By Jim Rayner
I thought I would like to do an "occasional personal review" of the various recent cycle improvements in the town, plus some other bits and bobs from earlier times.
Many of us in Colchester Cycling Campaign may well know what has taken place, but some may not.
It would be good to know what people think who use these facilities every day.
I'll start with Ipswich Road, where the footway was widened in 2016 by taking about a metre of carriageway in a realignment scheme outside of the Rovers Tye pub.
|Apart from a simple kerb, there is no buffer between the cycle path and the road. Already you can see tyre marks and concrete clips caused by vehicles hitting the edge|
|I stopped at the one spot for about ten minutes. In this time three cyclists passed by, two of whom were cycling on the pedestrian side of the path. To me this indicated that many cyclists feel uncomfortable riding too close to the edge.|
With regard to the distance buffer between the road and the cycle path the Dutch CROW design manual recommends:
"The higher the speed of the traffic, the greater the separation should be between the tracks and the main carriageway although for safety, bikes should still be visible to car drivers.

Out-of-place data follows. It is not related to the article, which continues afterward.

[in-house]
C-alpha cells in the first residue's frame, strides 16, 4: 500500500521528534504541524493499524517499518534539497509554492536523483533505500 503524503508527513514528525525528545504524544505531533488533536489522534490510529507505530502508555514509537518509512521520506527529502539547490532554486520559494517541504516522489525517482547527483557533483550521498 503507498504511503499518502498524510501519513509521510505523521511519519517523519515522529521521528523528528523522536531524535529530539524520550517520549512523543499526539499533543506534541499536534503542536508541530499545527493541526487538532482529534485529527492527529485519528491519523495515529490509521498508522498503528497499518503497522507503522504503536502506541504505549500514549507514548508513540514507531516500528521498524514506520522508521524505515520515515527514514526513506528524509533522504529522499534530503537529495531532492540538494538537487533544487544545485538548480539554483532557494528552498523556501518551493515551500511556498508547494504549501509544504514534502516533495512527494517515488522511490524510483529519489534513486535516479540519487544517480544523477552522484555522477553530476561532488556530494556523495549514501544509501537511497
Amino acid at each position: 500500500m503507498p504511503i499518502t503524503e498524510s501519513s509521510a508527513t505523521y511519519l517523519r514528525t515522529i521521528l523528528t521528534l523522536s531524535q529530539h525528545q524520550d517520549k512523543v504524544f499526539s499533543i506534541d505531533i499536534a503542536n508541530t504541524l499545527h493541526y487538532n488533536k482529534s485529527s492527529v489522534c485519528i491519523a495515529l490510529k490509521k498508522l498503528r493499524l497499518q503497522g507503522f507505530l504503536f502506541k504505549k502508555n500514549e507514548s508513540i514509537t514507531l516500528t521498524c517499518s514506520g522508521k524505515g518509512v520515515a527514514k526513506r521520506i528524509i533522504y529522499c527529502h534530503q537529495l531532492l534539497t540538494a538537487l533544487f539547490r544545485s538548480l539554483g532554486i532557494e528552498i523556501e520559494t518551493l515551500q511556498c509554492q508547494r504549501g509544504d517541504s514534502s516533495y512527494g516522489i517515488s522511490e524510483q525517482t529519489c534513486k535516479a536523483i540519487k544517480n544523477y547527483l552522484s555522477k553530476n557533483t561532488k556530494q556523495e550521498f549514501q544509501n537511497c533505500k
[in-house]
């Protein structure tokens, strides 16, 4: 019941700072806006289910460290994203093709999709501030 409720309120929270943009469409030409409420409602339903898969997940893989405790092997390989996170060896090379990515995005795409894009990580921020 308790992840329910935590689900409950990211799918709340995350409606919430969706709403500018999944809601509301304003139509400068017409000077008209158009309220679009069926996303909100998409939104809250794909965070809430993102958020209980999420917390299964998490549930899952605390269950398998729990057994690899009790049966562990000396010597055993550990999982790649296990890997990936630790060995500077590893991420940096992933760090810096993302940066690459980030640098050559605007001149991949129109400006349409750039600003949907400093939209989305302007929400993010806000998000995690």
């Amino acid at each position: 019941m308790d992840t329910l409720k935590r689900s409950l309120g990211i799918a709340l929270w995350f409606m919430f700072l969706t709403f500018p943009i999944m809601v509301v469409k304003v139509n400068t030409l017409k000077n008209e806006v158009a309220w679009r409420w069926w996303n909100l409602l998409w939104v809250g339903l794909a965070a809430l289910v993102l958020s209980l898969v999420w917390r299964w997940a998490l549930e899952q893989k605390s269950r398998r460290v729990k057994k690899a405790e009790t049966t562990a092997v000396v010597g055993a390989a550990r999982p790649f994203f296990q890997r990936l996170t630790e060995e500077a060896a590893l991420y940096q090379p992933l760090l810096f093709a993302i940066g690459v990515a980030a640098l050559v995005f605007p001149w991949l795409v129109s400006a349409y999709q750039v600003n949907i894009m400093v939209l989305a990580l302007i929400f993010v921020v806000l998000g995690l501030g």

"In built-up areas, the minimum width of the buffer between a cycle track and the road should be at least 0.35m for a one-way cycle path and 1m for a two-way, but usually the width will be greater depending on the barrier type."
Apart from the kerb itself on Ipswich Road, effectively there is no other barrier between the traffic and what is a two-way cycle path.
This seems crazy as there are plenty of examples elsewhere in Colchester of a 0.35m kerb markers / concrete strips to demarcate an extra edge between the road and the cycle path.
This example is at the Hythe:
|Yet another cyclist on the pedestrian side of the path. I reckon about half of all users do this. Is this because the demarcated section is too close to the road?|
|As an aside, this rider had a bag dangling from her handlebars, which I consider to be a dangerous practice because they can go into the front wheel and cause a spill — it is always best to get a rack and use pannier bags.|